Time Out: Weekly quiet times for the youth worker’s soul.
(by Benjer McVeigh)
“Blessed are the pure in heart, for they will see God.” -Jesus
Recently I spent a little time on two tasks to tidy up my office, both in the physical and the electronic sense. Tidying up in the electronic sense was basically deleting obsolete emails (Celebration: I went from 4,183 emails to 63!). Tidying up in the physical sense included getting rid of all the stuff I collect on my desk. Usually, this “stuff” comes in the form of various kinds of papers: staff meeting agendas, curriculum samples, vacation request paperwork, and lots and lots of sticky notes and scraps of paper.
I got rid of a lot of clutter. I didn’t set out to tidy up my desk just to make it look cleaner—my office doesn’t look a whole lot better than before! I needed to tidy up because I had accumulated so many unnecessary things. It became distracting, and it kept me from finding the stuff that’s actually important when I needed to. It’s not that those papers didn’t serve their purpose at one time; it’s just that their continued presence kept me from being efficient during my office time. Sure, I still have piles all over the place (yep, I’m a piler), but now that I’ve limited those piles to important things that I actually need to have at hand, it’s easier for me to work on the stuff I’m supposed to be working on.
This happens in my walk with Jesus, too. I have a lot of clutter in my mind and my heart. Jesus says in Matthew 5:8, “Blessed are the pure in heart, for they will see God.” When something is pure, it means that it has only what it’s supposed to have, and that is usually only one thing. If we say water is pure, it means that it’s just…water; no other “stuff” is in it. The same is true of gold, silver, and other precious metals. So to be pure in heart is for our heart to have but one desire: to follow God in everything we do.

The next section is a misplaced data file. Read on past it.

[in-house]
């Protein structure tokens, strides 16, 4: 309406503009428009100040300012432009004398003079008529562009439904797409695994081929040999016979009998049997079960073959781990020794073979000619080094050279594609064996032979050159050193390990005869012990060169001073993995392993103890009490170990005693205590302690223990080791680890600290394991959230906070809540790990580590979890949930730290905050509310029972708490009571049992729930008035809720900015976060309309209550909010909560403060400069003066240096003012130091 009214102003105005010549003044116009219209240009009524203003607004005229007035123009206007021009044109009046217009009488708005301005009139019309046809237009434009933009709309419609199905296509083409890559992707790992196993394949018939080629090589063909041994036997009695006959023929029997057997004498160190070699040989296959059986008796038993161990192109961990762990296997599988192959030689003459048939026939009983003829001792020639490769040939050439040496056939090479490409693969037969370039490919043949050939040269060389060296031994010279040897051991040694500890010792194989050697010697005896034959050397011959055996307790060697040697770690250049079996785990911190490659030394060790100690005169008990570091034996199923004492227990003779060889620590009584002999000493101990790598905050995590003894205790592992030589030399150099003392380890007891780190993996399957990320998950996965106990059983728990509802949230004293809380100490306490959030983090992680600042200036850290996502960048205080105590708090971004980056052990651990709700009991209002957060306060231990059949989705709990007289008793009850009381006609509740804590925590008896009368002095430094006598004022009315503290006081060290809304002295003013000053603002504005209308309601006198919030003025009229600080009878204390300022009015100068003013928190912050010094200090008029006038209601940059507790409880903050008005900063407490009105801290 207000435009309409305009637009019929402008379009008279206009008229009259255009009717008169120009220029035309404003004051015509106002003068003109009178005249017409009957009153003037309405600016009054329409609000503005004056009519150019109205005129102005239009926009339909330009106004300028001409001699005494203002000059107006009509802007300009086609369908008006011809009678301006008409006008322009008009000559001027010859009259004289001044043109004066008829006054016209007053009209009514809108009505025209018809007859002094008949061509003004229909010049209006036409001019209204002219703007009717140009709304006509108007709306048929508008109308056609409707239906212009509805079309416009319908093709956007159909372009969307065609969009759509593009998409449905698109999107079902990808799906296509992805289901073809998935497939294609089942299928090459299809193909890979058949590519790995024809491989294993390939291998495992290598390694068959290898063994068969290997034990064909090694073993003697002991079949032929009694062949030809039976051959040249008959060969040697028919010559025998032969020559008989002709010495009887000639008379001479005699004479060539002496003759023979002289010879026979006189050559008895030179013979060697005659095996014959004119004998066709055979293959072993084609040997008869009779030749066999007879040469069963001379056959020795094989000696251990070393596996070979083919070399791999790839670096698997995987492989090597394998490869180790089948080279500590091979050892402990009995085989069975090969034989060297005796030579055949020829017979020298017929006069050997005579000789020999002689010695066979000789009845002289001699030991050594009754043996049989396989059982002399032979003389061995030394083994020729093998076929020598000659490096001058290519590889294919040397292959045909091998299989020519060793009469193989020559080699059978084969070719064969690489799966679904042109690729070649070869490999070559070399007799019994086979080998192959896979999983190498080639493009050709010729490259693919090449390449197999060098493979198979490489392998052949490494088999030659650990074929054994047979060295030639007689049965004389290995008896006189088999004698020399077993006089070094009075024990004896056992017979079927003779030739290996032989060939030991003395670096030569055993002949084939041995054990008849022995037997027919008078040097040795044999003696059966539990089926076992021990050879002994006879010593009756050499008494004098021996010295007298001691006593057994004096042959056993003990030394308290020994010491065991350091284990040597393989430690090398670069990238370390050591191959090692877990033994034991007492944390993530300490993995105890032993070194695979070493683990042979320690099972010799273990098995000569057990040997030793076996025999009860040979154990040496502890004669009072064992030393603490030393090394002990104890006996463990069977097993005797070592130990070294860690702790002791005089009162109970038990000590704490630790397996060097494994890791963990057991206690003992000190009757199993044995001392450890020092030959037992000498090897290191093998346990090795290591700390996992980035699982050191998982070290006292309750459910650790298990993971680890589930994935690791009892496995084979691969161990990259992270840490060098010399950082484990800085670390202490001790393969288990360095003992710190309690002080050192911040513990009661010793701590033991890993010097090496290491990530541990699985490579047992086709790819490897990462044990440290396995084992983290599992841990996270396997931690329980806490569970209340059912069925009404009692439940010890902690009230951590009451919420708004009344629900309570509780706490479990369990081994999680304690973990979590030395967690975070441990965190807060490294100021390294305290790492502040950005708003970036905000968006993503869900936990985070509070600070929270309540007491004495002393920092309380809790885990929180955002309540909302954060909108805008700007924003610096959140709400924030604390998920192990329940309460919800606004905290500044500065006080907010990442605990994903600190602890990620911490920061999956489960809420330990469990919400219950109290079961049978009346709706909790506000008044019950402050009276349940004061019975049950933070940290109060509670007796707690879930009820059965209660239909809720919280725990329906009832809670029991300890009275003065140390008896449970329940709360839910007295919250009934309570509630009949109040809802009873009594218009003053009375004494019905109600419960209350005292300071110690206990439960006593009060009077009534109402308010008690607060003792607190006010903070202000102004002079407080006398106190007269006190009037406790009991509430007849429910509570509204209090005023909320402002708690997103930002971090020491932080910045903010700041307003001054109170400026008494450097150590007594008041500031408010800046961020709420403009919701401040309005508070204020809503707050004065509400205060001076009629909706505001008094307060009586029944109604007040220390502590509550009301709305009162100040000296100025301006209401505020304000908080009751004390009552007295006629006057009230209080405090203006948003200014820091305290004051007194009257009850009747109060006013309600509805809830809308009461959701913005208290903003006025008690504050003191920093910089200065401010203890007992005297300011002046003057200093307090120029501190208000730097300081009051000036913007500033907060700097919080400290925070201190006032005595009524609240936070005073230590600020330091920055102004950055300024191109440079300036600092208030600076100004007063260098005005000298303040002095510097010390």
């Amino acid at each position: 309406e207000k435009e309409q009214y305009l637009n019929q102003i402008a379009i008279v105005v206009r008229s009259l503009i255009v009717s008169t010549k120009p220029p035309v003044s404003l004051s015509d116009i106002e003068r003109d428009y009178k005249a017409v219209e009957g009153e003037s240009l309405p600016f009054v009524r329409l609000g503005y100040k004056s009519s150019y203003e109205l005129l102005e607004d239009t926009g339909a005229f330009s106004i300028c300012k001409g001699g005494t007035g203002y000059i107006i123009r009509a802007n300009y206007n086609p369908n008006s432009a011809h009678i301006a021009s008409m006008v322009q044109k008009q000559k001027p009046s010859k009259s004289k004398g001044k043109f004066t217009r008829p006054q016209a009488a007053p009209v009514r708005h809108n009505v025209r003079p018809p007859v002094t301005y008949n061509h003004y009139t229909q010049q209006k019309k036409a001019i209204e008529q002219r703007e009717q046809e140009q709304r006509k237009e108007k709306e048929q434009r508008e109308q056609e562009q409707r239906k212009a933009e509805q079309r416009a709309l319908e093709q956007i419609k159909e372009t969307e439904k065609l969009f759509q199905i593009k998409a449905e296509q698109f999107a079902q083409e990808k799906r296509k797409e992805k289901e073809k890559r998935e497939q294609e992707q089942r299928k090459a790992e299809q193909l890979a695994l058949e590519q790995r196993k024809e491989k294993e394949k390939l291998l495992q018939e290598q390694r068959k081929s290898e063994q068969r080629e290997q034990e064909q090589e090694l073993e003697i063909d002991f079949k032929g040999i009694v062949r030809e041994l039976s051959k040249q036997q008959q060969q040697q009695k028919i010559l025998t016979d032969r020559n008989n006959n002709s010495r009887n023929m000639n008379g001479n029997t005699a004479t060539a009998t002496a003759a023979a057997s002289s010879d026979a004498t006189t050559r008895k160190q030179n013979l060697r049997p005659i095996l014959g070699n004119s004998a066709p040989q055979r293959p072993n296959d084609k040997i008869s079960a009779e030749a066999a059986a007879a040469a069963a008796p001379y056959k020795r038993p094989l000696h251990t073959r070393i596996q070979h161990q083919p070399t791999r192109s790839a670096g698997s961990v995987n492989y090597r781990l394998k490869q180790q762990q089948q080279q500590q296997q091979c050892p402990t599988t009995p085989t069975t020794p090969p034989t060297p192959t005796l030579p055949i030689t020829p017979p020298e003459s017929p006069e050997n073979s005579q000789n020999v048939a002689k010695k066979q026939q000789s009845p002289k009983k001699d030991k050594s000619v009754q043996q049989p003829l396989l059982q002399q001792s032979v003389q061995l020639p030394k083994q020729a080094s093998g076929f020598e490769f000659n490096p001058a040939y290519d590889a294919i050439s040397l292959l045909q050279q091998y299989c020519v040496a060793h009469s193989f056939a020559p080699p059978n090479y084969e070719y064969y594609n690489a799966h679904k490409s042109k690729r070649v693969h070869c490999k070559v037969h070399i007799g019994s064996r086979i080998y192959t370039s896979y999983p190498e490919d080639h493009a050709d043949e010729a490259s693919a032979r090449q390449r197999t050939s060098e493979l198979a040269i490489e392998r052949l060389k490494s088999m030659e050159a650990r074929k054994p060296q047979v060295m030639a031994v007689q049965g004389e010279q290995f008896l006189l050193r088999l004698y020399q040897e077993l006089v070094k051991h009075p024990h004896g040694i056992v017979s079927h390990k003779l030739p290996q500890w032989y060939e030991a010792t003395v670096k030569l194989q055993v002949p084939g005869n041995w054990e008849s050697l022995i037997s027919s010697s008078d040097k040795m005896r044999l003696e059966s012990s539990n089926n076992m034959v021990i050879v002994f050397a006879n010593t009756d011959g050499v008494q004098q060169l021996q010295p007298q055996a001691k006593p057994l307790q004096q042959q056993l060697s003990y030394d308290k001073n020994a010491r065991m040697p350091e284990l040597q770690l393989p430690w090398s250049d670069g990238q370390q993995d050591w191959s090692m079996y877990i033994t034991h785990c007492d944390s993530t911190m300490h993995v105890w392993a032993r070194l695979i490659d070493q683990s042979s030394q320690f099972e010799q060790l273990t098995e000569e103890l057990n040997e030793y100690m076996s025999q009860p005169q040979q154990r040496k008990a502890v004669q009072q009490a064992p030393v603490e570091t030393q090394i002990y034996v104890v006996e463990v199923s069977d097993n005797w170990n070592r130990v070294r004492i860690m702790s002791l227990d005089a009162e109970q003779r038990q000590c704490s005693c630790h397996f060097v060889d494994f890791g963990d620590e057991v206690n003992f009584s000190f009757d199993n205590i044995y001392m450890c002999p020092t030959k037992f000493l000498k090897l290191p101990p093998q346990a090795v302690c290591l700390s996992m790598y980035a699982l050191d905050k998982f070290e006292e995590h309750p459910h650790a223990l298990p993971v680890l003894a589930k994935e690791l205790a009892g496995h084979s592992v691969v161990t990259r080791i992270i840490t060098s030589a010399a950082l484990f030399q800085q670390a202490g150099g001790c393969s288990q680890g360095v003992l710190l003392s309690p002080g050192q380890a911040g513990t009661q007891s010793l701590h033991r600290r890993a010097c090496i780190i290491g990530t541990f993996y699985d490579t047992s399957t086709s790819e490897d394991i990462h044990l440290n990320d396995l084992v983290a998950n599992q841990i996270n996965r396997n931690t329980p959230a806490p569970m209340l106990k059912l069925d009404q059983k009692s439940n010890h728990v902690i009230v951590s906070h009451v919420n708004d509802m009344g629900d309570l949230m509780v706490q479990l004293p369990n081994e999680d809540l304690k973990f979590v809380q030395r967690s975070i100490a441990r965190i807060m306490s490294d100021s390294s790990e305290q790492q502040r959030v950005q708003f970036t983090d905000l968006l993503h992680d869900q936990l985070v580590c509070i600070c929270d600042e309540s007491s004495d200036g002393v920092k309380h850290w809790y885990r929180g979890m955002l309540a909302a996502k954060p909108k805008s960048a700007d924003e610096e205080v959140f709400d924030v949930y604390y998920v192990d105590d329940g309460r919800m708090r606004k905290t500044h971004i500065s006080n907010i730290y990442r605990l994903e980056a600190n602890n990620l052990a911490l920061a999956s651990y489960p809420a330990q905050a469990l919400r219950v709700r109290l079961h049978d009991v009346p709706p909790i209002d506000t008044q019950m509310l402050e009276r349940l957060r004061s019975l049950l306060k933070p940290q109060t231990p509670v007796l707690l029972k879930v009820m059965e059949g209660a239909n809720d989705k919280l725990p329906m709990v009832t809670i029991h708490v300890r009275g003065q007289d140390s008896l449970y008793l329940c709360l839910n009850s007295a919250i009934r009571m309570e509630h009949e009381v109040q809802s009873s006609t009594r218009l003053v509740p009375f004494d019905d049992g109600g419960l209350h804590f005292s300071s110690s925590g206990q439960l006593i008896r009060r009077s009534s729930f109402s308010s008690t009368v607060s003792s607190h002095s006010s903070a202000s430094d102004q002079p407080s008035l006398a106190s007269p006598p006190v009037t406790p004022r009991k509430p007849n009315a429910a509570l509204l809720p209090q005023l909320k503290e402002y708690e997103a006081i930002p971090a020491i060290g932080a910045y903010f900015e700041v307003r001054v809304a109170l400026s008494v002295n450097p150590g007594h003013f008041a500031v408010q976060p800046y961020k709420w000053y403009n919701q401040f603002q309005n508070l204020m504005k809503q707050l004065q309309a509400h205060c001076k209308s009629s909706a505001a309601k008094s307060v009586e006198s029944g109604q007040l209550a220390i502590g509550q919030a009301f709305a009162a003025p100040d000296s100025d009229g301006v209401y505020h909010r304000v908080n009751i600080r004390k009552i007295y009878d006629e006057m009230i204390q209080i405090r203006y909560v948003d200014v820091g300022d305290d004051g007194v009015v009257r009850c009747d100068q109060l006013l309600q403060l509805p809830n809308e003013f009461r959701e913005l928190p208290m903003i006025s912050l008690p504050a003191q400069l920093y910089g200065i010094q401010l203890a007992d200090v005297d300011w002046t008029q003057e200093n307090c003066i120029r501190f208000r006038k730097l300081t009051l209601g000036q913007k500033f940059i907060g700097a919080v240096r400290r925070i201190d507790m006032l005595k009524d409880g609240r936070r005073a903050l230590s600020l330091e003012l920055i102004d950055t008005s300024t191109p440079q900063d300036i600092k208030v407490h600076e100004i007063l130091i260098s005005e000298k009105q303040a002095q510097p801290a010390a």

Just like my desk was not pure, my heart and my desires are not pure. Sure, there are the obvious contaminants: some greed, a lot of self-centeredness, and a good measure of envy. But there are some things that don’t look bad on the surface, but they do clutter up the heart, just like the Post-it note with the phone message I took four months ago was cluttering up my desk. A lot of it can be related to my calling as a youth pastor, such as a touch of workaholicism, which can be evidenced by thinking more about how I can relate a passage of Scripture to students than how to apply it to my own life, even in my personal devotional study. Or perhaps I spend too much of my free time on good stuff that has its purpose (catching up on my YM magazines, texting students, checking in on websites I like, and yes, blogging), but the importance I place on it clutters up my heart and my desire to follow God. If we are to be pure in heart, we need to ask God to show us what’s clutter and what’s not, and to refine us along the way (Psalm 66:10).
Questions for Reflection:
What “stuff” clutters up my heart that keeps me from a single-minded and single-hearted pursuit of God?
God sometimes uses the tough stuff in life to purify our hearts (Isaiah 48:10). In what ways is a difficult—or even tragic—situation teaching you what’s clutter in your heart and life and what’s not?
What is one thing you can do this week to de-clutter your heart?
Benjer McVeigh is a youth pastor in Ogden, UT, where he works with students in grades 9-12 and their families at Washington Heights Church. You can read more from Benjer at www.benjermcveigh.com
Posted on July 26, 2010